(S'Mores!)

(To Be Continued)

Thursday, September 17, 2009

Backpacking The Whites - Part 1

Day 1
Sunday, August 23, 2009
NH112 Kinsman Notch to Beaver Brook Shelter
Add On's: Mt. Jim, Mt. Blue, Mt. Moosilaukee

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I woke up Sunday from my slumber at one of the local Lincoln Motels and headed deeper into town to get some food and to help Annie Resupply for her Appalachian trail Adventure. I waited about 25 minutes for 2 Dunkin' Donuts and a chocolate Milk. I couldn't stand the mobs anymore so I headed up town to check out LaHout's and see how the summer sale was going. After strolling around, Lahout's and Annie getting her Fuel, I brought her back to The Basin where she was to reconnect with the trail on her long journey south. Myself? I headed for NH 112 and Kinsman Notch, where I'd park my car and start hiking to the nights shelter.

The purpose of this vacation was to enjoy some much needed time alone in the outdoors, but to also share the outdoors with the New Students in UNH's Outdoor Education Program. More on this later, but basically, these students were all taking the backpacking class I took last summer, and I felt like I had something to offer their own journey through the whites. So with a pack stuffed to the brim and gear clipped on and tied down in every which fashion, I stepped foot onto the Appalachian Trail and headed south up the flanks of Mount Moosilaukee.

As I enter the woods I pass a beer can sitting on top of a rock. Rubber banded to the can is a bag of M&M's and a note for Mats Roing and MEB. These two were hiking the diretisima, all 48 Four-Thousand foot peaks in NH without using assistance or a car spot. A daunting task Mats had accomplished the summer before and now trying to replicate. It was funny to see a can of Dale's Pale Ale from Colorado and a bag of M&M's.. though I never saw the gang only to find out earlier they bailed from the adventure with 4 peaks left. A magnificent try none-the-less.
(Dales Pale Ale)

I continued on up the Beaver Brook Trail slowly from stone step to stone step. The trail obviously parallels the Beaver Brook up the side of the mountain. A variety of waterfalls cascades towards the valley below in a veil of rushing white and clear. It's humid, not really hot, but opressive weather wise. Not long into the hike I was soaked with sweat and gasping for air, not used to carrying the heavy bag. The weather looks so inviting. I stop and take in the natural beauty of the waterfalls before carrying on. Not much farther up the trail I spotted a place to drop my bag, drop down to my shorts and stand under the falling water. It was breathtakingly cold yet refreshing and my damp shorts would keep me cool the rest of the day.
(The Backpacker)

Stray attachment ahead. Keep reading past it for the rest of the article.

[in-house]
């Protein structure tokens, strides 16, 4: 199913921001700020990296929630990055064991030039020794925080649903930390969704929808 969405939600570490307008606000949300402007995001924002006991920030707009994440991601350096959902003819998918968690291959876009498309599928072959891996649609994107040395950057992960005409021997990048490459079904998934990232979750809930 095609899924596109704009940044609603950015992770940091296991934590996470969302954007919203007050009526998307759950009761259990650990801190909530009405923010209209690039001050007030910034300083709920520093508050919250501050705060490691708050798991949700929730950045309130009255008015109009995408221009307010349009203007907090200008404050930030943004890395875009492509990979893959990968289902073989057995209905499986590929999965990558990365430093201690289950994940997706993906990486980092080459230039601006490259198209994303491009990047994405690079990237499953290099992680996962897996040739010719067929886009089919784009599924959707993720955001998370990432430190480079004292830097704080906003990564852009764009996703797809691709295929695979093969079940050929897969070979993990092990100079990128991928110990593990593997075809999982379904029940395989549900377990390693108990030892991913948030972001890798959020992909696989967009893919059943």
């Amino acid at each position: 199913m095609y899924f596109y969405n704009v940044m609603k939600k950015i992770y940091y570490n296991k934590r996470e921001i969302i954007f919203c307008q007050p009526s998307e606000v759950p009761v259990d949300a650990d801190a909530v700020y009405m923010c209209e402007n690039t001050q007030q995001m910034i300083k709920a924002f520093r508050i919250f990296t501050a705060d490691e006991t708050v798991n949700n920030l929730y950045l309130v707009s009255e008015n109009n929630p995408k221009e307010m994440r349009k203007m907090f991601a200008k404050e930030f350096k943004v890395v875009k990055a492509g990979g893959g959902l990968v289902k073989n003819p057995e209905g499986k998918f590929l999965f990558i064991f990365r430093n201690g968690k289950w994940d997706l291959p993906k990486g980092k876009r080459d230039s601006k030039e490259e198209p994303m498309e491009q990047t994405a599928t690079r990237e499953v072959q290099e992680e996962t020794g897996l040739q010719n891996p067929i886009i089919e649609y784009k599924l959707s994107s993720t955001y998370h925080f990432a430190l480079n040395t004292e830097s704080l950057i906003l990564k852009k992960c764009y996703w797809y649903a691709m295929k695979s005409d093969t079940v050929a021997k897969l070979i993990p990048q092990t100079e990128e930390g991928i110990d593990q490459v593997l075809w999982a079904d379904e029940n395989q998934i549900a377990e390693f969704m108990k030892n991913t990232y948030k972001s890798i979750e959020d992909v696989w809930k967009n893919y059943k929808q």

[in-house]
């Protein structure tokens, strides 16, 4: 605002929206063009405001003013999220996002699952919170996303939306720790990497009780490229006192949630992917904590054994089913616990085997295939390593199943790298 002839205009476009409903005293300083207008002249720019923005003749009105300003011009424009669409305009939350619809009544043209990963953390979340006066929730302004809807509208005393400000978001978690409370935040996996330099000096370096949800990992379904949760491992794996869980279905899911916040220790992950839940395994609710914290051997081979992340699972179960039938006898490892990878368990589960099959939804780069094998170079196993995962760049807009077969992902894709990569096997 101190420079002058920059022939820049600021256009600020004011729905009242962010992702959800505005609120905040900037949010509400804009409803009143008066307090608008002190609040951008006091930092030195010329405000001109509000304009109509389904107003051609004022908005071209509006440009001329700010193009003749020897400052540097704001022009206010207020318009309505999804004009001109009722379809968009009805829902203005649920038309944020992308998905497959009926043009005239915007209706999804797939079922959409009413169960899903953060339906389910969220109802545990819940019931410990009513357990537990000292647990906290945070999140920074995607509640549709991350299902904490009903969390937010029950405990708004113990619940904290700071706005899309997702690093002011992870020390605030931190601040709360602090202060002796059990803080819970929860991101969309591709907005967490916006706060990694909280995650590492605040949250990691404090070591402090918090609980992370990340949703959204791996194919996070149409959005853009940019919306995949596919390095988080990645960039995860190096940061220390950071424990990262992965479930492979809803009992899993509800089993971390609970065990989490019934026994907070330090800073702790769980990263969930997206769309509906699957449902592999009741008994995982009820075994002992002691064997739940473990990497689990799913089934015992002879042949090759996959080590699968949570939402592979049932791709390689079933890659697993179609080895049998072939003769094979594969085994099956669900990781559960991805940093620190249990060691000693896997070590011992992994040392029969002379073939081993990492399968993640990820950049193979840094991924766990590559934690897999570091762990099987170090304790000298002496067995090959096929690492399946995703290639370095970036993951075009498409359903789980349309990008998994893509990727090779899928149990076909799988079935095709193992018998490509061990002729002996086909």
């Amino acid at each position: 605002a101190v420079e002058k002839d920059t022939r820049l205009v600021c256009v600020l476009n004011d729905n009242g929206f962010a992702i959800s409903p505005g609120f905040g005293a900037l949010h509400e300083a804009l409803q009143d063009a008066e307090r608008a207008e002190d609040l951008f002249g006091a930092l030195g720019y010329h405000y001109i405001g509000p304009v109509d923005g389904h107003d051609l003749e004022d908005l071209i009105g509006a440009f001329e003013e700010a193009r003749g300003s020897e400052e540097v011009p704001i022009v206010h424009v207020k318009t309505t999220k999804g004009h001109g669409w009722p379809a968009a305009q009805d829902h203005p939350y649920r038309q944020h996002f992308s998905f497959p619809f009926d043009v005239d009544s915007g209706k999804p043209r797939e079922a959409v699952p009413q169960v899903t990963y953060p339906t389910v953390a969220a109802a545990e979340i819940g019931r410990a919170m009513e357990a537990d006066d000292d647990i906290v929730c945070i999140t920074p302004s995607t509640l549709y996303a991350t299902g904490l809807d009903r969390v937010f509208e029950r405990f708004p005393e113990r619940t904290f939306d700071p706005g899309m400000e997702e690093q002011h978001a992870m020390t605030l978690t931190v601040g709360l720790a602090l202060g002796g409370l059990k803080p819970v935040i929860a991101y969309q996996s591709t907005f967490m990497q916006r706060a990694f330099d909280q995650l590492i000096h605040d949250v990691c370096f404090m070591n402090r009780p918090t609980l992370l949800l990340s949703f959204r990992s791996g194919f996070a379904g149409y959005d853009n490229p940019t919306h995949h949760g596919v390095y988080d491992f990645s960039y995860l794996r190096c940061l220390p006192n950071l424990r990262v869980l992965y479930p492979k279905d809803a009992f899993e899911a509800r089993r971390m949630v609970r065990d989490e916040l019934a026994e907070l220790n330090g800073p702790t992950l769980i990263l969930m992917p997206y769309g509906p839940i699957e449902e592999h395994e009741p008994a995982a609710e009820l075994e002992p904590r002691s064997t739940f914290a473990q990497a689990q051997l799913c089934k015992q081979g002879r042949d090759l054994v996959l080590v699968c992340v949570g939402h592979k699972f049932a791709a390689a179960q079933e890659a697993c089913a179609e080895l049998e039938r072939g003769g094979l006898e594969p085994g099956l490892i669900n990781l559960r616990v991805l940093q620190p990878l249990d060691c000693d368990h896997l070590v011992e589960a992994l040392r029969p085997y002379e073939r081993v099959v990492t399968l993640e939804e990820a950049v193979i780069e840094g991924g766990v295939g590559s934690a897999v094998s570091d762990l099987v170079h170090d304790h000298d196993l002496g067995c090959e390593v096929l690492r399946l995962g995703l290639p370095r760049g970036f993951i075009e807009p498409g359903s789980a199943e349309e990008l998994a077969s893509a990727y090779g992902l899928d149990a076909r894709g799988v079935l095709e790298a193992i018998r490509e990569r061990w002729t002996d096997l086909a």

(Baptised)

After playing in the water I made my way into The Beaver Brook Shelter Area. When I arrived I was alone. Not a voice in sight, just the rustling of leaves and the light falling of drizzle from the cloud that enshrouded the mountainside. I decided to leave the wet shorts on, layer up on the top and set up my tent on one of the open platforms. I wandered around the shelter and scoped out where the water was, the privy and what was laying around in the shelter. The quiet was deafening and it was definately time to wander off on a mission.

I left the comfy confines of the shelter with no shirt and no water.. no nothing. Just me heading up the mountain to explore. At the first junction I took a right on the Ridge Loop and made my way to Mount Jim. Once there I was pleased to know I had completed the connection of this location to the ridge, a place I had turned away from once previously. I made my way back to the junction and headed for Mount Blue. The rain came and went in short bursts of intermitent downpours. I was cold if I stopped so resolved to keep moving. I was wearing nothing more than shorts, socks, shoes and a hat. The whole time I wondered when I should turn back, but I continued to move forward, daring the mountain to challenge me.

I came to the herd path where one travels off to the top of Mount Blue. As I made my way through the whack, the tight grip of the woods scratched and scraped at my body leaving tiny bloody opennings. I winced and itched and felt uncomfortable until I reached the top. I openned the new summit jar and signed into the new book. Then I searched for my old entry which was almost 2 years previously. I had no idea time fly by so fast. I restuffed the contents into the jar and headed back to the mian trail. On my way back I heard voices afar and decided to keep going up. Not long after I ran into the first UNH Group. Brent Bell and Megan Jeffs were teaching a wonderful group of kids whom were excited about their educational experience. I said hello and asked how far to the Benton Juntion, "Not Far." and I decided to carry on. Brent asked where my pack was and I told him back at camp... oh how his risk management mind must have been turning.